1. Introduction and main theorems

We will use the standard terminology and notation of Banach space theory. For unexplained definitions and notation we refer to [^{1}], [^{2}], [^{3}], [^{4}], [^{5}], [^{6}], [^{7}], [^{8}], [^{9}], [^{10}]. As usual K stands for the field R or C. For a compact Hausdorff space *K*, we denote by *C*(*K*) the Banach space of K-valued continuous functions on *K*, provided with the supremum norm.

The classical Banach-Stone theorem states that the Banach space *C*(*K*) determines the topology of *K* [^{3}], [^{4}], [^{5}], [^{11}]. More precisely, if *T*: *C*(*K*) → *C*(*S*) is an onto isometry, then there are a homeomorphism *h*: *S* → *K* and a continuous function *σ*: *S* → K with |*σ*(*s*)| = 1 for all *s* ∈ *S* such that

The conclusion of the Banach-Stone theorem is too far to be valid when we consider into isomorphisms between *C*(*K*) spaces. Thus it seems natural to ask for topological properties which are preserved under into isomorphisms of *C*(*K*) spaces. In this direction, Holsztyński [^{8}] proved:

**Theorem 1.1.**
*Let K and S be compact Hausdorff spaces. If T*: *C*(*K*) → *C*(*S*) *is an into isometry, then there are a closed subset* Δ *of S, a continuous surjection ψ*: Δ → *K and a continuous function σ*: Δ → K *with* |*σ*(*s*)| = 1 *for all s* ∈ Δ *such that*

In [^{2}], it is established the following generalization of Theorem 1.1 for extremely regular spaces. According to [^{6}], a closed subspace A of *C*(*K*) is called extremely regular if for each *k* ∈ *K* and each neighborhood *U* of *k* and each 0 < *ε* < 1, there exists *f* ∈ *A* satisfying ║*f*║ = *f*(*k*) = 1 and |*f*(*w*)| < *ε* for all *w* ∈ *K* \ *U*.

**Theorem 1.2.**
*Let K and S be compact Hausdorff spaces. Let A be an extremely regular subspace of C*(*K*) *and B a closed subspace of C*(*S*). *Suppose that T*: *A* → *B is an into isometry. Then there exist a closed subset* Δ *of S, a continuous function ψ from* Δ *onto K and a continuous function σ*: Δ → K *with* |*σ*(*s*)| = 1 *for all s* ∈ Δ *such that*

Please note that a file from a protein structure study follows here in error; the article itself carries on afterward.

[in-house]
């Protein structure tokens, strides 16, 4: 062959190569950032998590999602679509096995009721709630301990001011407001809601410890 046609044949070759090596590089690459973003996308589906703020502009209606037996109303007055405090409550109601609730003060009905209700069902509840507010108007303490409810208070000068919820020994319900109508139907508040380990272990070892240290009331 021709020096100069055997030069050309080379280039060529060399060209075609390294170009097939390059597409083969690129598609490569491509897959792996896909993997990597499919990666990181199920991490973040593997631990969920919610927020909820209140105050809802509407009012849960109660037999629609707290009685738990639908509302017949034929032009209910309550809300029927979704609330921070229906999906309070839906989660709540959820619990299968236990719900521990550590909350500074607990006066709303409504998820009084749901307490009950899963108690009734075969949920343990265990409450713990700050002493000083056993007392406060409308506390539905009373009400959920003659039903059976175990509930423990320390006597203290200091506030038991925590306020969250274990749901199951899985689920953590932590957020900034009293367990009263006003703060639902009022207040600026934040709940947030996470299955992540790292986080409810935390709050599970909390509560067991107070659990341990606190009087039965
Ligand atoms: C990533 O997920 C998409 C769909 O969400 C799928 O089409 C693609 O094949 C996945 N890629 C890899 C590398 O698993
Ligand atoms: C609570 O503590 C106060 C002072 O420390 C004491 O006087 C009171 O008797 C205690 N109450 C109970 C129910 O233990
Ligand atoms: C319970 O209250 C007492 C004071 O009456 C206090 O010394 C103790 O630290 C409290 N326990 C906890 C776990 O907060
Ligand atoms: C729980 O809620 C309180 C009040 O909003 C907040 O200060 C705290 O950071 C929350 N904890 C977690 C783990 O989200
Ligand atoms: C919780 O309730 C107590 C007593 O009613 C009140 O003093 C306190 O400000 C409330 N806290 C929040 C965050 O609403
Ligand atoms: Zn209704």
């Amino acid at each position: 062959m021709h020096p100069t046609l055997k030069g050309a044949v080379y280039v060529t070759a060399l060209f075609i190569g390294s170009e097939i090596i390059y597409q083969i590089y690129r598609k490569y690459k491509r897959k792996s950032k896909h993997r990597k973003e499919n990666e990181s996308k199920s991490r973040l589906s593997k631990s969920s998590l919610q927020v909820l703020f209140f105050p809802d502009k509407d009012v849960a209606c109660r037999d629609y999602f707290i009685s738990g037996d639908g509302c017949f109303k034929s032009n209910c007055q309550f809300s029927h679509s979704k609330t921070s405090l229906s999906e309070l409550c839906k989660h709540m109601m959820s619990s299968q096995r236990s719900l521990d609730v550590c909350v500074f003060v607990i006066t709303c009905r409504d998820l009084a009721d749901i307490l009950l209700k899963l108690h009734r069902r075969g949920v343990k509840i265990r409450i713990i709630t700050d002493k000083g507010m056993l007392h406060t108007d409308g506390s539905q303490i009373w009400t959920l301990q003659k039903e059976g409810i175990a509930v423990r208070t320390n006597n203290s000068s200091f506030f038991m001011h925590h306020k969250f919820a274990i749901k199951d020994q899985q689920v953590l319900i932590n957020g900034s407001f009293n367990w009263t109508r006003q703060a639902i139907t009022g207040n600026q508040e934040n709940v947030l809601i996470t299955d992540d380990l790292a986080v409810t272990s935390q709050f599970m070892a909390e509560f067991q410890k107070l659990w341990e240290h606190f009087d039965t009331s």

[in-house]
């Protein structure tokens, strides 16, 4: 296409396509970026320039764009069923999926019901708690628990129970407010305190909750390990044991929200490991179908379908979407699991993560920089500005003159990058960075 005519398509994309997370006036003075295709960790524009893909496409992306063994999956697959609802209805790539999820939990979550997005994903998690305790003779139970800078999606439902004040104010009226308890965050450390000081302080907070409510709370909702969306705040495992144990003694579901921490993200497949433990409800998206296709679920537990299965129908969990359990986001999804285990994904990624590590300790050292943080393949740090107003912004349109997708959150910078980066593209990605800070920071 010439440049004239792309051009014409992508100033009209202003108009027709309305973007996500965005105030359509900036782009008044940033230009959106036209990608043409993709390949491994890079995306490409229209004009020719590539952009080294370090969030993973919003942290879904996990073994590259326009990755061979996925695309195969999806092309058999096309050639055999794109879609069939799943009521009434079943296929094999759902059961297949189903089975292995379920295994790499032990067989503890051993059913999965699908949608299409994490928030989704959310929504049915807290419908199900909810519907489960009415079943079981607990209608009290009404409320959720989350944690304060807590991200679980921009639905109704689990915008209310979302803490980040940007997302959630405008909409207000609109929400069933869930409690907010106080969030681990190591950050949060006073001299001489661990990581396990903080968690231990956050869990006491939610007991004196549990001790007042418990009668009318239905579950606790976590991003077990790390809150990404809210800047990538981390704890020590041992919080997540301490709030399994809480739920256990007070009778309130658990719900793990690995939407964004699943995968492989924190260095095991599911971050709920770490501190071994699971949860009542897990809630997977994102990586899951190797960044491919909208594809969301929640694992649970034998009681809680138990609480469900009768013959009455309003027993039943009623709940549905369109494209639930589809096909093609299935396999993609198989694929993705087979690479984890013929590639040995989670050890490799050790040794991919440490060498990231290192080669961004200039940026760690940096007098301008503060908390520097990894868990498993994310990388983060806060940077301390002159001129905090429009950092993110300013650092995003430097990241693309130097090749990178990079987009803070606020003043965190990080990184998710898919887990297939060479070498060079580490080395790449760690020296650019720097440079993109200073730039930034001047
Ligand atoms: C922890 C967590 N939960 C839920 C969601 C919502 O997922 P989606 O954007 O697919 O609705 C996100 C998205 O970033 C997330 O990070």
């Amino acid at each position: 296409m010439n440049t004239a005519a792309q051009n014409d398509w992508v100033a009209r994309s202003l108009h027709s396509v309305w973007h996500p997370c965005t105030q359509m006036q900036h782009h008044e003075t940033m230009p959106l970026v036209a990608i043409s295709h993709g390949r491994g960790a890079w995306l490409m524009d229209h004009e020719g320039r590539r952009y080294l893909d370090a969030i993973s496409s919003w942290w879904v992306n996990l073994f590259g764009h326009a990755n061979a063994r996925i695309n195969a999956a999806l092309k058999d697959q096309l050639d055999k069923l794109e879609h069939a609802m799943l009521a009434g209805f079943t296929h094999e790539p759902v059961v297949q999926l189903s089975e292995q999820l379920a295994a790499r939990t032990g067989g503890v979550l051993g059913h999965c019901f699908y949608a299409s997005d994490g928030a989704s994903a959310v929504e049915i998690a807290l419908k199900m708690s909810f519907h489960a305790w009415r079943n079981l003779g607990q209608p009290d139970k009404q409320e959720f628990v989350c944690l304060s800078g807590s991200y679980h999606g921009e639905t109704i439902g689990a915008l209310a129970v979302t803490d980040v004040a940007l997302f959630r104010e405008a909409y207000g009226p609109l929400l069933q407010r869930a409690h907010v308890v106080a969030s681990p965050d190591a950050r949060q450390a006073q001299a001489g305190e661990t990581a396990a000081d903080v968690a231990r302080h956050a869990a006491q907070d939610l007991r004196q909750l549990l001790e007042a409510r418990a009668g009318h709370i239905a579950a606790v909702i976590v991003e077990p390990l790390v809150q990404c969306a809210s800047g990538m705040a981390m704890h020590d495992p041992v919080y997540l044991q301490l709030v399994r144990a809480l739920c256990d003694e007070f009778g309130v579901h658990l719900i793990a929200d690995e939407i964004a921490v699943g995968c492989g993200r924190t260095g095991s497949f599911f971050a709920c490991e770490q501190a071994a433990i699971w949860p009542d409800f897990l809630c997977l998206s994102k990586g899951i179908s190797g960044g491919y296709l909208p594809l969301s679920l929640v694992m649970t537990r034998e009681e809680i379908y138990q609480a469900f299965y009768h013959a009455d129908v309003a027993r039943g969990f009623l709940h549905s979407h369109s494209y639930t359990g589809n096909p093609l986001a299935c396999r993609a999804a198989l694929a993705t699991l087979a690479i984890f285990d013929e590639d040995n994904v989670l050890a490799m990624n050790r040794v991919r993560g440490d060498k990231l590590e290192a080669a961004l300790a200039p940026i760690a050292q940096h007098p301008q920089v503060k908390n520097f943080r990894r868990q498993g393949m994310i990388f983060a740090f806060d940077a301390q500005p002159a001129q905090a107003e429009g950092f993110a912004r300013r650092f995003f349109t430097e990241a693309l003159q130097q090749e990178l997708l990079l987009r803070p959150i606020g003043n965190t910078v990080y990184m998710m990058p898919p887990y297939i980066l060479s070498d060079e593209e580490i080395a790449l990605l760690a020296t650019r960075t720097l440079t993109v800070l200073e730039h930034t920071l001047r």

The aim of this note is to give an alternative proof of Theorem 1.2. The paper is divided as follows: in the second section we generalize a result which is proved by Plebanek in the setting of *C*(*K*) spaces (see [^{9, Theorem 3.3}]). In third section, we prove Theorem 1.2.

2. Preliminaries

Following [^{7, p. 222}], we identify dual space *C*(*K*)* with the space of regular countably additive bounded measures, and we denote it by *M*(*K*). We always consider *M*(*K*) equipped with the *weak** topology inherited from *C*(*K*)*. The total variation of a measure *μ* ∈ *M*(*K*) on a Borel set *E* is denoted by |*μ*|(*E*), and its norm by ║*μ*║ = |*μ*|(*K*).

Let *K* and *S* be compact Hausdorff spaces. Throughout the paper *A* denotes an extremely regular subspace of *C*
_{0}(*K*). Also *B* will be a closed subspace of *C*(*S*). If *s* ∈ *S* is fixed and *T*: *A* → *B* is an embedding, *ν _{s}
* will denote any norm-preserving extension to

*C*(

*K*) of the functional

*T**

*δ*:

_{s}*A*→ R defined as

*T**

*δ*(

_{s}*f*) =

*T f*(

*s*) for

*f*∈

*A*. Also let us assume that

*T*satisfies

*r*║

*f*║ ≤ ║

*T*

*f*║ ≤ ║

*f*║ for all

*f*∈

*A*, where

*r*> 0. Analogously if

*E*=

*TA*⊂

*B*and

*k*∈

*K*is given, let

*μk*be any norm-preserving extension to

*C*(

*S*) of the functional (

*T*

^{−1})*

*δ*:

_{k}*E*→ R.

Before stating our first result, we need to establish a notation.

Let *k* ∈ *K* be given and *V _{k}
* any fundamental system of open neighborhoods of

*k*. Consider the set

*C*=

_{k}*V*× (0,∞). In

_{k}*C*we define a partial order as follows: (

_{k}*U, t*) ≺ (

*V, s*) iff

*V*⊂

*U*and

*s*<

*t*. Note that (

*C*,≺) is a directed set. It is easy to see that there exists a net (

_{k}*f*

_{(U,t)})

_{(U,t)∈Ck }in

*A*satisfying

We will write {(*U, t*), *f*
_{(U,t)}}_{(U,t)∈Ck
} ↔ {*k*} to indicate that the above conditions are satisfied.

**Lemma 2.1.**
*Let A be an extremely regular subspace of C*(*K*) *and k* ∈ *K given. Suppose that* {(*U, t*), *f*
_{(U,t)}}_{(U,t)∈Ck
} ↔ {*k*}. *If μ* ∈ *M*(*K*), *then*

*Proof*. The statement is obvious if ║*μ*║ = 0, so we assume that ║*μ*║ ≠ 0. Let *ε* > 0 be given. Since |*μ*| is regular, there is *W* ⊂ *K* open with *k* ∈ *W* such that |*μ*|(*W*\{*k*}) < *ε*/2. Let *U*
_{0} ∈ *V _{k}
* be such that

*U*

_{0}⊂

*W*. If (

*U*

_{0},

*ε*/2║

*μ*║) ≺ (

*V, t*), we have

The next two results are proved in [^{9}] for *C*(*K*) spaces. However, we noted that they are also valid for extremely regular subspaces of *C*(*K*). So, for sake of completeness we include a proof here.

**Lemma 2.2.**
*Let*
*k* ∈ *K*
*be fixed. If*
*μ* = *μ _{k}
*,

*then*║

*ν*║ ≥

_{s}*r*

*μ*-

*almost everywhere*.

*Proof*. Let *N* = {*s* ∈ *S*: ║*δ _{s}
*|

_{ E }║ < 1}. We show that

*μ*(

*N*) = 0. For 0 <

*h*< 1, define

*N*= {

_{h}*s*∈

*S*: ║

*δ*|

_{s}_{ E }║ ≤

*h*}; then

*Nh*is closed and

*N*= ∪

_{ h<1}

*N*. It suffices to prove that |

_{h}*μ*|(

*N*) = 0 for all

_{h}*h*∈ (0, 1). If

*ε*> 0 is given, then there is

*f*∈

*A*with ║

*T f*║ ≤ 1 such that ║

*μ*║ −

*ε*< |

*μ*(

*T f*)|. Thus,

Since ║*μ*║ = |*μ*|(*N _{h}
*) + |

*μ*|(

*S*\

*N*), we infer that |

_{h}*μ*|(

*N*) ≤

_{h}*ε*/1 −

*h*. Thus, |

*μ*|(

*N*) = 0, by the arbitrariness of

_{h}*ε*.

Now let *s* ∈ *S* \ *N*; then ║*δ _{s}
*|

_{ E }║ ≥ 1. For a positive number ε there exists

*f*∈

*A*with ║

*T f*║ ≤ 1 such that |

*T f*(

*s*)| > 1 −